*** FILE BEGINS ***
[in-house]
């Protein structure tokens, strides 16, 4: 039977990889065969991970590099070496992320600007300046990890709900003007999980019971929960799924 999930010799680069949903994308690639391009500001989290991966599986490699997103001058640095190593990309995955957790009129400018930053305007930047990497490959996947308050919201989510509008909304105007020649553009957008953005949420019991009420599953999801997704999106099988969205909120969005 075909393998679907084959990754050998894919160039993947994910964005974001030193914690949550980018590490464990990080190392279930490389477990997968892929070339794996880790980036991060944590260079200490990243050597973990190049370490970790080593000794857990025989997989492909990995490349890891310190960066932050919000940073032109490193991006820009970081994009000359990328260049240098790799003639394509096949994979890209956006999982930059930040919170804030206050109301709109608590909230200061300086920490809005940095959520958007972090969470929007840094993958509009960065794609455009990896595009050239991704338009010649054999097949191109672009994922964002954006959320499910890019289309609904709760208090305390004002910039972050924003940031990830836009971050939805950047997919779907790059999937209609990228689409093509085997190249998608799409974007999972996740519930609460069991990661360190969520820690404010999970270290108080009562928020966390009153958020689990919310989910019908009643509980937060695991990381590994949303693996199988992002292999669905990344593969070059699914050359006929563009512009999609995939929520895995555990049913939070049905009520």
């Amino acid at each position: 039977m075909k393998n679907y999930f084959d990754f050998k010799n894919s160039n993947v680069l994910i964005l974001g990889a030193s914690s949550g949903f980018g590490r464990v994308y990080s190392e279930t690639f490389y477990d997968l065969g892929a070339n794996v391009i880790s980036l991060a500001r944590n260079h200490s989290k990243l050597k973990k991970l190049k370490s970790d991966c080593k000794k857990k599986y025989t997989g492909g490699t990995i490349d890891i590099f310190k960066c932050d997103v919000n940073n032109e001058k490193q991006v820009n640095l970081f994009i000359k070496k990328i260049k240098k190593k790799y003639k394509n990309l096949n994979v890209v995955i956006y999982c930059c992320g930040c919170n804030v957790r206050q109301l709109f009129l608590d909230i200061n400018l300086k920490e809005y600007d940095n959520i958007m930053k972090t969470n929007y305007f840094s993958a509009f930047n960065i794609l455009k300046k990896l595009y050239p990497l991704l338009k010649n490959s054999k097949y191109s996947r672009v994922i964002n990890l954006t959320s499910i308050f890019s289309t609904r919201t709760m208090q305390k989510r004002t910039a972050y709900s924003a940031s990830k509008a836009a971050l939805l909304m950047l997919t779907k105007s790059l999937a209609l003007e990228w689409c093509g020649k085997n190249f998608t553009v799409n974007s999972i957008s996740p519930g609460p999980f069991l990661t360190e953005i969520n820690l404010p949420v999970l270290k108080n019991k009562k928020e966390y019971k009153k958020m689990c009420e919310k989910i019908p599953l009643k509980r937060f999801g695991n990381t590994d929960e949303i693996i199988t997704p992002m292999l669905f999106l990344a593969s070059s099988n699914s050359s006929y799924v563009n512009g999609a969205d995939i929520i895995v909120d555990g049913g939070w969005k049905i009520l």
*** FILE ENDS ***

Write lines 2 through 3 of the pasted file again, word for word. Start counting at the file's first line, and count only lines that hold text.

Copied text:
């Protein structure tokens, strides 16, 4: 039977990889065969991970590099070496992320600007300046990890709900003007999980019971929960799924 999930010799680069949903994308690639391009500001989290991966599986490699997103001058640095190593990309995955957790009129400018930053305007930047990497490959996947308050919201989510509008909304105007020649553009957008953005949420019991009420599953999801997704999106099988969205909120969005 075909393998679907084959990754050998894919160039993947994910964005974001030193914690949550980018590490464990990080190392279930490389477990997968892929070339794996880790980036991060944590260079200490990243050597973990190049370490970790080593000794857990025989997989492909990995490349890891310190960066932050919000940073032109490193991006820009970081994009000359990328260049240098790799003639394509096949994979890209956006999982930059930040919170804030206050109301709109608590909230200061300086920490809005940095959520958007972090969470929007840094993958509009960065794609455009990896595009050239991704338009010649054999097949191109672009994922964002954006959320499910890019289309609904709760208090305390004002910039972050924003940031990830836009971050939805950047997919779907790059999937209609990228689409093509085997190249998608799409974007999972996740519930609460069991990661360190969520820690404010999970270290108080009562928020966390009153958020689990919310989910019908009643509980937060695991990381590994949303693996199988992002292999669905990344593969070059699914050359006929563009512009999609995939929520895995555990049913939070049905009520």
């Amino acid at each position: 039977m075909k393998n679907y999930f084959d990754f050998k010799n894919s160039n993947v680069l994910i964005l974001g990889a030193s914690s949550g949903f980018g590490r464990v994308y990080s190392e279930t690639f490389y477990d997968l065969g892929a070339n794996v391009i880790s980036l991060a500001r944590n260079h200490s989290k990243l050597k973990k991970l190049k370490s970790d991966c080593k000794k857990k599986y025989t997989g492909g490699t990995i490349d890891i590099f310190k960066c932050d997103v919000n940073n032109e001058k490193q991006v820009n640095l970081f994009i000359k070496k990328i260049k240098k190593k790799y003639k394509n990309l096949n994979v890209v995955i956006y999982c930059c992320g930040c919170n804030v957790r206050q109301l709109f009129l608590d909230i200061n400018l300086k920490e809005y600007d940095n959520i958007m930053k972090t969470n929007y305007f840094s993958a509009f930047n960065i794609l455009k300046k990896l595009y050239p990497l991704l338009k010649n490959s054999k097949y191109s996947r672009v994922i964002n990890l954006t959320s499910i308050f890019s289309t609904r919201t709760m208090q305390k989510r004002t910039a972050y709900s924003a940031s990830k509008a836009a971050l939805l909304m950047l997919t779907k105007s790059l999937a209609l003007e990228w689409c093509g020649k085997n190249f998608t553009v799409n974007s999972i957008s996740p519930g609460p999980f069991l990661t360190e953005i969520n820690l404010p949420v999970l270290k108080n019991k009562k928020e966390y019971k009153k958020m689990c009420e919310k989910i019908p599953l009643k509980r937060f999801g695991n990381t590994d929960e949303i693996i199988t997704p992002m292999l669905f999106l990344a593969s070059s099988n699914s050359s006929y799924v563009n512009g999609a969205d995939i929520i895995v909120d555990g049913g939070w969005k049905i009520l």